14 rabbis, Jewish campaigners urge Boris Johnson not to review Human Rights Act
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14 rabbis, Jewish campaigners urge Boris Johnson not to review Human Rights Act

Communal human rights activists, including from Reform and Liberal Judaism, say the move would 'undermine' commitment to basic freedoms

Prime Minister Boris Johnson (Photo credit: Peter Byrne/PA Wire)
Prime Minister Boris Johnson (Photo credit: Peter Byrne/PA Wire)

Rabbis and Jewish human rights groups have signed an open letter with other faith leaders urging Boris Johnson not to “undermine” basic freedoms by reviewing the Human Rights Act.

They told the prime minister that the European Convention on Human Rights, on which the act (HRA) is based, was “Europe’s response to the horror of the Holocaust”, and “safeguards our freedoms, including freedom of thought, belief, and religion”.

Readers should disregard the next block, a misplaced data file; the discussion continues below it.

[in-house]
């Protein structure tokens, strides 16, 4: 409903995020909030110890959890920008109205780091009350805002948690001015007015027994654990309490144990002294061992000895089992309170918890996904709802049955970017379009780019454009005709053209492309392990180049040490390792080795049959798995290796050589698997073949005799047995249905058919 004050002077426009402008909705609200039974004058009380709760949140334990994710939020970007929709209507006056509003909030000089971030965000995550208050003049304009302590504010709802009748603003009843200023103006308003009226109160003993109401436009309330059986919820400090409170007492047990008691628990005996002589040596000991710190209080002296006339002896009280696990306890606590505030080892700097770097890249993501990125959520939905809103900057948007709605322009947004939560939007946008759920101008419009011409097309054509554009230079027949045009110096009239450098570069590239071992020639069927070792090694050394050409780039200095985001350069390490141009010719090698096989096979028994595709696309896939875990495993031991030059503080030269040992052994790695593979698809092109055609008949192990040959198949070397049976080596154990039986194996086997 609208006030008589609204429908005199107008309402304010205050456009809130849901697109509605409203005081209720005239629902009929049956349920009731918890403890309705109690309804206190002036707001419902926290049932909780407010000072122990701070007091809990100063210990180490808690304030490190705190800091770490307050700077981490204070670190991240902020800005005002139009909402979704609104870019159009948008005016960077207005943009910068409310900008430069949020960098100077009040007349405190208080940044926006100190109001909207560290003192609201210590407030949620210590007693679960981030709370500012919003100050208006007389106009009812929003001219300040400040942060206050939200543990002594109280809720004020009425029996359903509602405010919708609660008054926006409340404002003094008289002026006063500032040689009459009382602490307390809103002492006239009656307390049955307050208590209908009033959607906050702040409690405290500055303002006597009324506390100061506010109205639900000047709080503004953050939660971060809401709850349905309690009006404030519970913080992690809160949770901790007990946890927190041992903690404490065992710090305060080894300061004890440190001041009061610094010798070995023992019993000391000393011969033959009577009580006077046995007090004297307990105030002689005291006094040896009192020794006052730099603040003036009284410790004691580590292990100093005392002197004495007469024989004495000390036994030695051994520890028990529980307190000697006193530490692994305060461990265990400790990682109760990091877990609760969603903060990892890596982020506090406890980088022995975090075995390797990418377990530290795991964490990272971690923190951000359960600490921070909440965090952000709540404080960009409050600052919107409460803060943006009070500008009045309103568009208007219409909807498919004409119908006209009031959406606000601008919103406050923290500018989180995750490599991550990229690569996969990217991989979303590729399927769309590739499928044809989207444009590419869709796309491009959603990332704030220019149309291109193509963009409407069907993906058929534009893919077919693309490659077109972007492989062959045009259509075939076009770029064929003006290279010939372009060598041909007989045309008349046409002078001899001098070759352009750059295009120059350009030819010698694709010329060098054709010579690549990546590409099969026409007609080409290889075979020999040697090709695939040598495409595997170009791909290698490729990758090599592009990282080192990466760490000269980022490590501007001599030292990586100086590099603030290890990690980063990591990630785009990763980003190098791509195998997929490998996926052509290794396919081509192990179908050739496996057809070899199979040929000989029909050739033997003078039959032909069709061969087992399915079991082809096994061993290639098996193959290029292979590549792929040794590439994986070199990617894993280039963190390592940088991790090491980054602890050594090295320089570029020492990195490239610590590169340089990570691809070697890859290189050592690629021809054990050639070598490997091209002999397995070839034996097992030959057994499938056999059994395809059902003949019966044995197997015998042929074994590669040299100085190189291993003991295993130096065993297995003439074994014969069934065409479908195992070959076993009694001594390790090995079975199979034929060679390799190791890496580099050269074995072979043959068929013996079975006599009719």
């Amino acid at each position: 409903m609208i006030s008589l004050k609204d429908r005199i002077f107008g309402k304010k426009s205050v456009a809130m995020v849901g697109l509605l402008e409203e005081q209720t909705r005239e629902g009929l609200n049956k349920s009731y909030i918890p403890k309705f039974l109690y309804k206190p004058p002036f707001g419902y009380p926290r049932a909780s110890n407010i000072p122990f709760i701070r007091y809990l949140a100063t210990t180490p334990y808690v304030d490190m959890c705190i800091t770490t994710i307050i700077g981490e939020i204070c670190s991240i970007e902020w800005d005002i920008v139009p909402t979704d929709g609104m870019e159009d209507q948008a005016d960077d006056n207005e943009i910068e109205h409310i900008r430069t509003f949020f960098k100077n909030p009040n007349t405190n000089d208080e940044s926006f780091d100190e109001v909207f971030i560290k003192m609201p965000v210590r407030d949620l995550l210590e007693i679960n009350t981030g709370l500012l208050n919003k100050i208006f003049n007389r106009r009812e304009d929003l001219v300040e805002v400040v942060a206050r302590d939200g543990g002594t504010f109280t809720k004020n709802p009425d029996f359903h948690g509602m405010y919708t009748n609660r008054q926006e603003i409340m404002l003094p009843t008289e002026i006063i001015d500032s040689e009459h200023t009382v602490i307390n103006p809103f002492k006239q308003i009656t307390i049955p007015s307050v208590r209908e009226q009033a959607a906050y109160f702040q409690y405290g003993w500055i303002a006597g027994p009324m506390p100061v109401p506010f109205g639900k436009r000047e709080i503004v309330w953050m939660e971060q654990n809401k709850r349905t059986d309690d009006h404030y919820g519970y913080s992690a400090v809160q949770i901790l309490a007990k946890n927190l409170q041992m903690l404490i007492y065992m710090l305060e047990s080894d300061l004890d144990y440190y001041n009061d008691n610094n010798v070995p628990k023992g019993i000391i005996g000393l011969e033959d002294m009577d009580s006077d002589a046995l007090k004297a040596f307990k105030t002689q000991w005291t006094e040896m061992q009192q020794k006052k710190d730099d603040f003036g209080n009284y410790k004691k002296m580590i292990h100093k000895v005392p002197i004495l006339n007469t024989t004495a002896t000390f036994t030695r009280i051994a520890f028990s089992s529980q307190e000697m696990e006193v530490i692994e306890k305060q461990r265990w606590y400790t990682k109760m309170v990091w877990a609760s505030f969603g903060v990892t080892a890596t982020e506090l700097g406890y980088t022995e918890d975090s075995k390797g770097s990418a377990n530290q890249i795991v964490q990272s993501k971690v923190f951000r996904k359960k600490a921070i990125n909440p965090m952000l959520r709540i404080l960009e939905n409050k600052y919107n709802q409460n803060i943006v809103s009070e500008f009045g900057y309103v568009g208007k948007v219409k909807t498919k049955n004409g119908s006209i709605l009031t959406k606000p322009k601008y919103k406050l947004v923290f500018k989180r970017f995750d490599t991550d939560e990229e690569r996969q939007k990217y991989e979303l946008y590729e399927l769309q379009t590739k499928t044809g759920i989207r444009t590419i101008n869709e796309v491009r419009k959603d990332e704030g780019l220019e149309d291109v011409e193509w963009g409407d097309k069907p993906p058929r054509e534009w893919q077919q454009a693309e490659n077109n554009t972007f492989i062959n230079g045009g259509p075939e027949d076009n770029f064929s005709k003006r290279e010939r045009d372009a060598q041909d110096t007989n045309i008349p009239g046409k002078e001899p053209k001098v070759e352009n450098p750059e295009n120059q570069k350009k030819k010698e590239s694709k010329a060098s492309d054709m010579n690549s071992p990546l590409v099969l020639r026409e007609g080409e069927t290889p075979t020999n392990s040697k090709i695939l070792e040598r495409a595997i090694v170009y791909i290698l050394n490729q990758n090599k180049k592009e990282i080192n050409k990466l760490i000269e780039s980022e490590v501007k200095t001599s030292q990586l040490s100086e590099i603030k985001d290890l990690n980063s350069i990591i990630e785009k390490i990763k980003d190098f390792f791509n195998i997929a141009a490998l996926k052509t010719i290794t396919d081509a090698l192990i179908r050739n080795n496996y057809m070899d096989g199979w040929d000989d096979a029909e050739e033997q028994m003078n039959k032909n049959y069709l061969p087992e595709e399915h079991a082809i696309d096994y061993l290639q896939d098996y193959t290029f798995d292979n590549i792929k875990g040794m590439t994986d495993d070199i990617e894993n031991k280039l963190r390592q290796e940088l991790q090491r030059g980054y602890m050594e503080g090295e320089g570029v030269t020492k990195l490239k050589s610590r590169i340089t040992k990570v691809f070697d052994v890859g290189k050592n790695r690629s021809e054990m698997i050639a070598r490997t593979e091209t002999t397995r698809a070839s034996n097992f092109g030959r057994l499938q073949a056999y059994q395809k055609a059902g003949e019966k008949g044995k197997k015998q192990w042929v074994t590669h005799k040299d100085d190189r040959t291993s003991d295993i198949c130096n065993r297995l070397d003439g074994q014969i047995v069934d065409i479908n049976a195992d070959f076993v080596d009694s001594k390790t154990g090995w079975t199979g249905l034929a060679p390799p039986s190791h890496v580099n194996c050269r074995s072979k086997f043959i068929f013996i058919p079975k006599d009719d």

They added that “it has allowed us to marry and conduct funerals in line with our understandings of the world, letting us live in accordance with our beliefs… Any move to weaken it risks undermining the basis of all of our freedom”.

The intervention of Jewish figures follows the publication of meeting minutes in which police leaders say the act has “changed policing for the better”. Other minutes show the Bar Council saying there is “little appetite for reform” of the HRA.

Jewish signatories include 14 rabbis as well as Dr Edie Friedman, director of the Jewish Council for Racial Equality (JCORE); Robert Wiltshire, chair of the Movement for Reform Judaism; Rabbi Mark Solomon, chair of Liberal Judaism’s Beth Din; and Kira Blumer, chief executive of Jewish anti-poverty charity Tzedek.

René Cassin’s chief executive, Mia Hasenson-Gross said the act “protects victims of crime, the wrongly accused, disabled people, the mistreated, and the elderly”.

She added: “It has allowed countless people to pursue justice here in the UK and is an instrument founded on values which should be respected, not diminished.”

In 2018, the Jewish community was thankful for the Human Rights Act, after the High Court ruled that the Senior Coroner for Inner London must consider fast tracking the cases of Jews and Muslims because their faiths require a swifter burial.

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